How many times have you jumped directly to the “create and make” stage when introducing a new material? Yet it’s in the exploration stage that children discover the wonder and magic of materials.
So it makes sense to let them linger in the “explore” stage — and fortunately, clay is a perfect medium for this! Read on to find out why, and discover the exciting stages and benefits of bringing clay play to your classroom.
Oh, the language of clay!
Clay is a naturally occurring substance that comes from the earth. One of the magical qualities of clay is how responsive it is to our manipulations. And, different from playdough, the earthy aroma of clay activates all the senses.
Like other art forms, the child brings their developmental needs to clay. Let the children explore the clay and bring their own curiosity. The clay will obey the child with great respect!
Playing with clay should be a regular opportunity for young children. Some centers have even adopted clay tables dedicated to the exploration of clay. When using clay on tables, it is important to set it up properly so you can minimize the clean up.
Top tip: go to your local fabric shop and buying burlap to cover your table. Burlap is an ideal surface for clay play!
Keep the wonder alive
Asking “What are you making” can take children out of the explore stage. It is a product-driven question that sets the expectation of the child creating “something”.
Keep children’s wonder alive by sticking to open ended wonderings.
- What do you notice about the clay?
- I wonder how it feels?
- How can you get it off the big block?
- I wonder how we can stick the pieces together?
- What happens when you add water?
- Tell me about how it smells…feels…sounds…even tastes!
Actions we observe in each stage of clay play
1. Touching & Discovering
This stage is all about exploring the tactile qualities of clay. Children use their fingers and hands to squeeze, pinch, poke, and prod the clay, discovering its texture and malleability. This stage helps children develop fine motor skills and spatial awareness, as well as an appreciation for the material itself.
Piling clay into different shapes and forms is a fun way for children to experiment with balance and stability. This stage also encourages children to think creatively about how they can use different forms and shapes to create interesting compositions and designs. The simple task of piling turns into building tall and problem-solving to make it stay.
The act of pounding is a fabulous way to let the need to use force be met! Pounding clay with hands or tools helps children develop gross motor skills and strength. This stage is all about exploring the physical properties of clay and experimenting with different forms of manipulation. Children may also enjoy making imprints or marks on the clay using their fists or other objects.
Cutting clay with tools or utensils introduces children to basic shapes and patterns, as well as the concept of division and subtraction. It’s also an amazing exercise to develop fine motor skills and build those muscles for writing. This stage encourages children to think creatively about how they can transform a solid block of clay into something new and interesting.
Rolling clay into balls or ropes is a natural progression from finger and hand play. Children learn to apply pressure and control their movements to create different shapes and sizes. This stage can also involve experimenting with different tools, such as rolling pins and cardboard tubes, or textured objects like cans and wooden dowels, to create unique patterns and textures.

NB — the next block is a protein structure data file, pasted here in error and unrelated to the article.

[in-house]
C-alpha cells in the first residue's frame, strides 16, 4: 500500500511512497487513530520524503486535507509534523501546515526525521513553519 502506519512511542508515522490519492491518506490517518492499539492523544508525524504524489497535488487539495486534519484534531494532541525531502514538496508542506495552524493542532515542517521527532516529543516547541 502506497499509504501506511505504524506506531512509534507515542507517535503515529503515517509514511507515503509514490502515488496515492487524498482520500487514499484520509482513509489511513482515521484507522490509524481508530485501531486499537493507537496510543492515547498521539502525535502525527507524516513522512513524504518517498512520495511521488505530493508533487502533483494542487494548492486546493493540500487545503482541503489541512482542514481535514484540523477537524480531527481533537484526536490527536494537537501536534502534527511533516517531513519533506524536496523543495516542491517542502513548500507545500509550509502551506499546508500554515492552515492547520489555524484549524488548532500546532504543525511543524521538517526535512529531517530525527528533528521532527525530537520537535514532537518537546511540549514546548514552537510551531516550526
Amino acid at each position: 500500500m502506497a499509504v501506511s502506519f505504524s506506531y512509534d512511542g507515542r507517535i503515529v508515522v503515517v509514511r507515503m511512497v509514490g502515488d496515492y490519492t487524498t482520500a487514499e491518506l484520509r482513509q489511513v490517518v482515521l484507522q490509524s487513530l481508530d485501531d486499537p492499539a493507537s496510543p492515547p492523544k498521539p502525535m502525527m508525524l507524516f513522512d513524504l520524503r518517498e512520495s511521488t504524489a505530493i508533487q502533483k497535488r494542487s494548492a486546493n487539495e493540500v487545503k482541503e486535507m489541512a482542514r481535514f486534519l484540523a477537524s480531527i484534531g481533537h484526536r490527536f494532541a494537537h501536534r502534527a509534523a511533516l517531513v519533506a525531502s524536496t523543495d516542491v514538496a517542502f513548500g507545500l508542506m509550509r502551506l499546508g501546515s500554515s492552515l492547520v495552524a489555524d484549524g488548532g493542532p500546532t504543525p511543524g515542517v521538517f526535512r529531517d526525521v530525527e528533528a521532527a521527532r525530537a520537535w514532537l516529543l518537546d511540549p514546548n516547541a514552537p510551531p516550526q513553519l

Addition of Loose Parts
Adding loose parts to clay, such as sticks, stones, or buttons, can be a fun way for children to experiment with texture and dimensionality. A simple jam jar lid can provide a vast extension to the explore stage in clay. This stage encourages children to think outside the box and use their imaginations to create unique and interesting sculptures.
Benefits of Exploring Clay
Working with clay…
- Engages all the senses, giving children the sensory experiences they so desperately need;
- Develops their fine motor skills, hand-eye coordination, and spatial awareness;
- Provides opportunities for storytelling and to develop language and communication skills, as well as promoting cognitive development;
- Helps children develop problem-solving skills by experimenting with different shapes, sizes, and forms of clay;
- Builds a child’s ability to focus and concentrate as they work to mold and shape the clay into their desired form;
- Ignites the children’s curiosity about the natural world, and the properties of different materials and how they interact with each other;
- Allows for a natural progression in the developmental stages with materials;
- Provides a calming and relaxing activity as children manipulate the clay;
- Can serve as a powerful tool for self-expression, allowing children to communicate their thoughts, feelings, and ideas in a nonverbal way;
- Fosters an understanding of basic scientific concepts, such as texture, shape, and form;
- Can be a social activity, providing opportunities for children to share their ideas, collaborate, and learn from one another.
And so much more!
Let’s foster the explore stage with materials in our classrooms!
Let them linger and wonder a bit longer.
Myrnawati, Dinar Indrasati; Handini, Crie. (2018). Increasing Creativity Through Clay. International Journal of Latest Research in Humanities and Social Science (IJLRHSS) Volume 01 – Issue 10, PP. 39-45.
Pacini-Ketchabaw, Veronica; Kind, Syliva; Kocher, Laurie (2017). Encounters with Materials in Early Childhood Education. Routledge, New York.
Topal, Cathy Weisman (1998). Children, Clay, And Sculpture. Davis.
You might also be interested to read our blog post about the exploration stage of paint.